“Dublin are the most successful team in the history of the GAA. You can't miss that fact. But sport is funny, you know. We'll do our thing and see what we can do.”
James Horan and Mayo will be hoping to throw a spanner in the works of the well-oiled Dublin machine.
"The last six, seven weeks has been a great journey for Tipperary football. The big thing for Tipp football is we have a habit of going back, we need to go forward now."
David Power hopes Tipperary can build on this year’s Munster SFC title success and semi-final appearance.
"I don’t want it to sound like sour grapes but that’s the time we should have taken a stand. We should have just walked off the field. We shouldn’t have continued on until we had a sufficient warm-up in place.”
Galway manager Tim Rabbitt regrets not walking off the field prior to their All-Ireland Ladies SFC semi-final defeat to Cork.
"They [Galway] spent quite a bit of time in the dressing room and then emerged out onto the pitch. They would have had the opportunity to get out onto the pitch earlier had they not spent so much time in the dressing room.”
LGFA President Marie Hickey responded to Rabbitt’s claims.
“For me the whole thing needs to be looked at and say the reality is there’s more urbanisation coming. Dublin, Limerick, Cork, Galway, they’ll grow and the rest of them will shrink. You have to think 2050 here and say what could it look like. But you’re taking all sorts of sacred cows there.”
2011 All-Ireland Dublin winning manager Pat Gilroy on Dublin’s monopoly of the All-Ireland SFC.
“I spent a couple of years over Ballyboden and I know the work they’ve done. The amount of players that are over in Ballyboden that would never even get a smell of playing inter-county football. There’s an awful lot of guys in Dublin who would get on a lot of other county teams.”
Meath manager Andy McEntee highlighted the embarrassment of riches at Dublin’s disposal.
"It’s a shame for family members if there wasn’t some allowance made for those. You look around the country today, we’re back in Level 3, every shopping centre the length and breadth of the country is full of people buzzing around."
Following their semi-final success over Cavan, Dessie Farrell called for family members to be allowed to attend the final at Croke Park.
“I am not one of those people who feel we should cut Dublin’s finances because that is not the answer. Those finances are going into schools, creating new players and new clubs. So, to me, the only answer for the future has to be dividing Dublin into three or four teams otherwise everyone else is wasting their time. Eventually someone is going to have to sit down and have a serious discussion about what we are going to do with Dublin.”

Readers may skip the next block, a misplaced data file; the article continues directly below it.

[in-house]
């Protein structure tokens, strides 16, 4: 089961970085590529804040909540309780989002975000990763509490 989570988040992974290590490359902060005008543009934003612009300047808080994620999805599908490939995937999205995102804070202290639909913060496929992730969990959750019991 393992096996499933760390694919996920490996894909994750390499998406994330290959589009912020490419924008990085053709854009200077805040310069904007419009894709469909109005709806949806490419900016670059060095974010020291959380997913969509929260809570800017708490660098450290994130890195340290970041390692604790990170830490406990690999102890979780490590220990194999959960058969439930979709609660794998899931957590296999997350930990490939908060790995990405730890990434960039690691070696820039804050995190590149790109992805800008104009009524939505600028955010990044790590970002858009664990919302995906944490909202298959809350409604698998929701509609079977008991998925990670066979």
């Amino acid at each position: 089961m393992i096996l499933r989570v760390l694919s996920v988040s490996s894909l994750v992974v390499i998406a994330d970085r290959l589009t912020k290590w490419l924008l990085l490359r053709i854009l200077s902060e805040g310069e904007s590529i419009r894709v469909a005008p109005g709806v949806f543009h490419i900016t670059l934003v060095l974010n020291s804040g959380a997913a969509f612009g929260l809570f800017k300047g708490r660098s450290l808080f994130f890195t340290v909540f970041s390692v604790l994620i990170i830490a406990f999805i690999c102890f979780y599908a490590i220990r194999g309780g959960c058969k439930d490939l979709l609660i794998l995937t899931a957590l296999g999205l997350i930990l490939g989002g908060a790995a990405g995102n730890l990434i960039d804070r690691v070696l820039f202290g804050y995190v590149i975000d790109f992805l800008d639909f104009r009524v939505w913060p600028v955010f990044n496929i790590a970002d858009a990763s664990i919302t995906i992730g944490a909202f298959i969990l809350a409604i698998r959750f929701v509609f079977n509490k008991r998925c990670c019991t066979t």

RTE pundit Colm O’Rourke doesn’t believe that counties can compete with the Dublin juggernaut.
“If they [Dublin] continue to win as easy as they're looking like, they'll have 80,000 in an All-Ireland final but they might not fill Croke Park for any other matches because they're so far ahead.”
Colm Cooper echoed O’Rourke’s sentiments on The Sunday Game last night.
"People talk about the quality of players that Dublin have, but their work ethic is excellent. When they didn't have the ball, how quickly they wanted to get it back. That's what we need to get that into our game and every other team before us. That work-ethic, that intensity. It's a wee bit like Barcelona under Pep Guardiola. That's the standard they've set.”
Defeated Breffni County boss Mickey Graham compared the Sky Blues to Barcelona.
“Dublin are the bench mark for the last three years. They are going for four in a row and we have a huge job ahead of us. But we’ll spend the next two weeks preparing to make sure we can do the best job we can.”
Cork selector Paddy O’Shea is looking forward to their ladies final showdown with the reigning champions.
“I am so proud of them. All over lockdown – we closed down collectively – but they worked individually. They never lost sight of the goal that we had. They deserve this today and it’s for them.”
Jonny Garrity guided Fermanagh to All-Ireland Ladies junior glory.
“It was a difficult year, with everything that went on and girls travelling on their own. We started on the 12th of December, today is the 5th, and to win the All-Ireland – that makes up for a lot.”
Manager Derek Dunne and Down were celebrating following their 4-16 to 2-10 All-Ireland Intermediate Camogie final win over Antrim on Saturday.
“It was a tough year for everybody. Some of these girls have lost family members so it’s great to finish the year on a high. It lifts people at home to have a day like this.”
Victorious manager Michael Murphy outlined what Armagh’s All-Ireland Premier Junior Camogie final success meant to his players.Tweet